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This story has been submitted by Dania Ahmed.
I watched the Oprah Winfrey interview with Meghan and Harry. The entire moment of watching it made me realize how women across the globe go through something, if not exactly; then quite similar to, such struggles.
Take the example of Pakistan. Do many women not go through turmoil after moving into a new household? They face derogatory insolences from “the so-called firm” (in this case also the in-laws, distant family or, even friends). The disrespect comes in all shapes and forms for women. Everyone’s story is definitely different but not the least bit is it extraneous.
Pakistan stands as the world’s sixth most dangerous country for women. According to media reports, more than 51,241 cases of violence against women were reported between January 2011 and June 2017. Studies reveal that 60-70% of women suffer some form of abuse in Pakistan. About 5,000 women are killed annually from domestic violence in the country, with thousands of other women made disabled.
WHO says at least one in three women face domestic violence. An increase in these numbers has been shown during the COVID-19 lockdowns.
Even though Meghan had love and support from her husband, she still faced mental torture to the point where she became suicidal.
Pakistani women & Meghan
Women in Pakistan face some form of mental, physical, verbal, and sexual torture almost every day. Their cries for help are unfortunately heard by no one. The judicial system fails to construct shielding laws that can keep women safe. Regrettably, today we stand at a place where many abstain to look deeper into the underline cause. We remain confused about one slogan calling for justice i.e. “Maira Jism, Mairi Marzi [My Body, My Right]”.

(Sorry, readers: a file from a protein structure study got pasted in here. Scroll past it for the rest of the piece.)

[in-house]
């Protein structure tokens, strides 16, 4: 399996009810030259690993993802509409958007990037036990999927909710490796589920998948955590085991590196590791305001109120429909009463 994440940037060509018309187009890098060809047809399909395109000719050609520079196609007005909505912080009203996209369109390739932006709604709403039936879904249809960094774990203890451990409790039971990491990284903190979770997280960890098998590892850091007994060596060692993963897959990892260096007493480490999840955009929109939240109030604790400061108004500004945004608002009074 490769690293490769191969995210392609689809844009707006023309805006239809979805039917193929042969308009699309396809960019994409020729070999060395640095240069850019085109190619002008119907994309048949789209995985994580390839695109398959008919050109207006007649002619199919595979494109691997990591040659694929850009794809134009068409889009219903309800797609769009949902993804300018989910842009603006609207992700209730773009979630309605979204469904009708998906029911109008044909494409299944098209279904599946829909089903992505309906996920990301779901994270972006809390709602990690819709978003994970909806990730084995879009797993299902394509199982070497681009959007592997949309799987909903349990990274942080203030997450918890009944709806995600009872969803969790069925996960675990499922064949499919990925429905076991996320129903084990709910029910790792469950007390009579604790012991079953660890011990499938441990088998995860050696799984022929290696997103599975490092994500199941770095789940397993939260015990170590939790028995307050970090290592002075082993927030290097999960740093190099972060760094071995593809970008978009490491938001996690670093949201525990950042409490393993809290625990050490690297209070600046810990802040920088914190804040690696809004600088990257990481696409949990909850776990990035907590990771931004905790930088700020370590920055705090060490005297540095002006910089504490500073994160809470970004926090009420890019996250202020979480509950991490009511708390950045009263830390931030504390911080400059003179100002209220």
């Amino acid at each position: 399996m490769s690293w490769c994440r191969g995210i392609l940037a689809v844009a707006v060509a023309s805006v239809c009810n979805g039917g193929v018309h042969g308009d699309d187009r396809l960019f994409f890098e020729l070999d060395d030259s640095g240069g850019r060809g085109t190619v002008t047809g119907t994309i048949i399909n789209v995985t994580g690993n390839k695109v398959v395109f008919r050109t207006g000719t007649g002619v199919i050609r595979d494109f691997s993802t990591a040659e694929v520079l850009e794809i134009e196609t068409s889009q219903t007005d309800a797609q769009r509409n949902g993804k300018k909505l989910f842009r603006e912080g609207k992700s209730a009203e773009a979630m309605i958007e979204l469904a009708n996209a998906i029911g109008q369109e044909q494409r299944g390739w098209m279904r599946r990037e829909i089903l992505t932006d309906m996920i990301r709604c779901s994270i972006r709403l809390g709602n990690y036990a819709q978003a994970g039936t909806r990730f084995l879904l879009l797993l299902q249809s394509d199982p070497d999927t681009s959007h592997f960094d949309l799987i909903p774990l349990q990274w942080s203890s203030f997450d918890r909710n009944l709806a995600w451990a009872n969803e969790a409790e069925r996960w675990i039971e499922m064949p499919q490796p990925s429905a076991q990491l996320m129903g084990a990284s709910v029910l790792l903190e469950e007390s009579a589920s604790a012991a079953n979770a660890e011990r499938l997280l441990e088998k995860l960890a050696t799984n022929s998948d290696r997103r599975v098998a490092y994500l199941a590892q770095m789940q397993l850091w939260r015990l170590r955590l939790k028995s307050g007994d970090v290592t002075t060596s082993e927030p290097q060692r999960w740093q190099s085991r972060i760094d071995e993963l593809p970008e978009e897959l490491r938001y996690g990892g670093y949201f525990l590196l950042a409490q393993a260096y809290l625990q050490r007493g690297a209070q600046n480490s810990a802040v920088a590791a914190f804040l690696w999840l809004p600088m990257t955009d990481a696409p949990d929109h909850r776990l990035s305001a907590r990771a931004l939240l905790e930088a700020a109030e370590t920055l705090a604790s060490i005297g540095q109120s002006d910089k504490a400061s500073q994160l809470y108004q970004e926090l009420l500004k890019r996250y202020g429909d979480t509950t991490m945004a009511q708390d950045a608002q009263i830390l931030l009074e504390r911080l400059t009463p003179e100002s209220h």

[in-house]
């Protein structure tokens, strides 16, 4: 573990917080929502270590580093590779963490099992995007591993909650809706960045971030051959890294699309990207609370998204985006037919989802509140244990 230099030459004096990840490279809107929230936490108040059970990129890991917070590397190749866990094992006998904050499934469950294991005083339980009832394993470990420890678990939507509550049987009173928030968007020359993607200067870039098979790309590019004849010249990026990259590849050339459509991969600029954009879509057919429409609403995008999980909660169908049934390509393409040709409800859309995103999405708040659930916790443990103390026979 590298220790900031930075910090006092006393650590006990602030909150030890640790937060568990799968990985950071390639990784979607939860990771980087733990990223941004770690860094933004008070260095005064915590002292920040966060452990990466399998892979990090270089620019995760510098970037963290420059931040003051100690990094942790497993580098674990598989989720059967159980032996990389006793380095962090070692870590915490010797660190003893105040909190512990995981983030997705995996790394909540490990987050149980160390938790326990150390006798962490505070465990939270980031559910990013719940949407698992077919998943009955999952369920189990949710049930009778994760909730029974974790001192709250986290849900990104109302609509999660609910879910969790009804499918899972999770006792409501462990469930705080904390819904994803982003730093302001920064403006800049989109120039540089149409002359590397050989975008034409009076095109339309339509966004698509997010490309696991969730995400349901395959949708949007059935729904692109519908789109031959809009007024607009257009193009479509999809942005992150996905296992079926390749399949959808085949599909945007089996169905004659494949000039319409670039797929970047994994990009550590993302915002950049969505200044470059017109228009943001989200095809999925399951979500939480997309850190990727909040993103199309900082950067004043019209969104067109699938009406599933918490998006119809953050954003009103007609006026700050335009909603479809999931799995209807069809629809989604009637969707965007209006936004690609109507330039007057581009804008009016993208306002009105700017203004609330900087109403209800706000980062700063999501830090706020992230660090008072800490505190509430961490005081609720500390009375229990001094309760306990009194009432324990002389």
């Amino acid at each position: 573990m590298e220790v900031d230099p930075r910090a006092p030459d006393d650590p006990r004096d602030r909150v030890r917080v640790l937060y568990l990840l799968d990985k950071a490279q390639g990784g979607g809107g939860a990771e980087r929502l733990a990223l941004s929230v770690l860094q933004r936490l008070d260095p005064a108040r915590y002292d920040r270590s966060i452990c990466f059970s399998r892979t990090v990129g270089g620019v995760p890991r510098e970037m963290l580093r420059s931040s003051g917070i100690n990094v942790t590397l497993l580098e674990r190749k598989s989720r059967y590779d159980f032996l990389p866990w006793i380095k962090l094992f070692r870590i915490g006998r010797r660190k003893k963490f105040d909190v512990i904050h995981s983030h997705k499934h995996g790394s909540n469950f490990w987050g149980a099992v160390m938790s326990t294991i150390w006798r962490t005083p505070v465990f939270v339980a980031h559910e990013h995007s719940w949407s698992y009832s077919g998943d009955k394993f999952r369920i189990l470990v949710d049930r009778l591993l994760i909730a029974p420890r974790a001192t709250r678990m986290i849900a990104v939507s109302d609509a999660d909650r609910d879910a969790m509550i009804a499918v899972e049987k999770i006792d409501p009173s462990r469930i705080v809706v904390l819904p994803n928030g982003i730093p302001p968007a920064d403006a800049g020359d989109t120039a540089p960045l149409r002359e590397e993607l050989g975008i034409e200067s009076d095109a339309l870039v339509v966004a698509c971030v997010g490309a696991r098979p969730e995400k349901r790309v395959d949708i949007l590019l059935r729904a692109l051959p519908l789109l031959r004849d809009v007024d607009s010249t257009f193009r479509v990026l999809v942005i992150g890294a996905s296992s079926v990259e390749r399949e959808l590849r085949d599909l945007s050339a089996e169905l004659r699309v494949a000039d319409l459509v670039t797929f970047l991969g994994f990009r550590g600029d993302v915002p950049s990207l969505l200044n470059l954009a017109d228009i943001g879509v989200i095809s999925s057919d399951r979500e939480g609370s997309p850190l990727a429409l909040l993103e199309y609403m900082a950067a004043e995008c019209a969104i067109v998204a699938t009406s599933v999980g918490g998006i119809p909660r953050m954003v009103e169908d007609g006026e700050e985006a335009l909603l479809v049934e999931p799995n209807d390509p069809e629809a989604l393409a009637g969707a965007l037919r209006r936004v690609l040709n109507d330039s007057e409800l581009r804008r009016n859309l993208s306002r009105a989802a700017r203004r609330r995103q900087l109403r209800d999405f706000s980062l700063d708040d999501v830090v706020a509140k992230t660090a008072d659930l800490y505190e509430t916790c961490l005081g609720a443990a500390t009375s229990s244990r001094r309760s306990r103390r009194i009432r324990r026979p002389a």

Feeling trapped, attacked, struggling mentally, and feeling unsupported was Meghan’s experience and I believe her. If you’ve ever been told, “it’s just the way it is. Deal with it”; Has someone dismissed your pain because “I survived it, so you should too”; If you’ve ever asked for help or support and didn’t get it; Have you ever felt pressurized to be silent “to protect the family”; If you’ve endured bias, racism, discrimination. Watch that interview.
It’s high time our society normalises issues related to mental health. They must support women who want to come out of toxic relationships, environments, circumstances etc. They must help them find the courage to be the one who says, “Well, if this is how it is. I’m not staying in this toxic environment, I’m leaving.”
It’s incredibly hard to speak up when you’re so beat down. We need to be able to empower our self, where we can ask other people for help. Where we can rescue our self, creating a life on our terms. So, the next time someone tells you they are struggling. Listen. You might not be able to relate to their pain or trauma but you can certainly help ease it.
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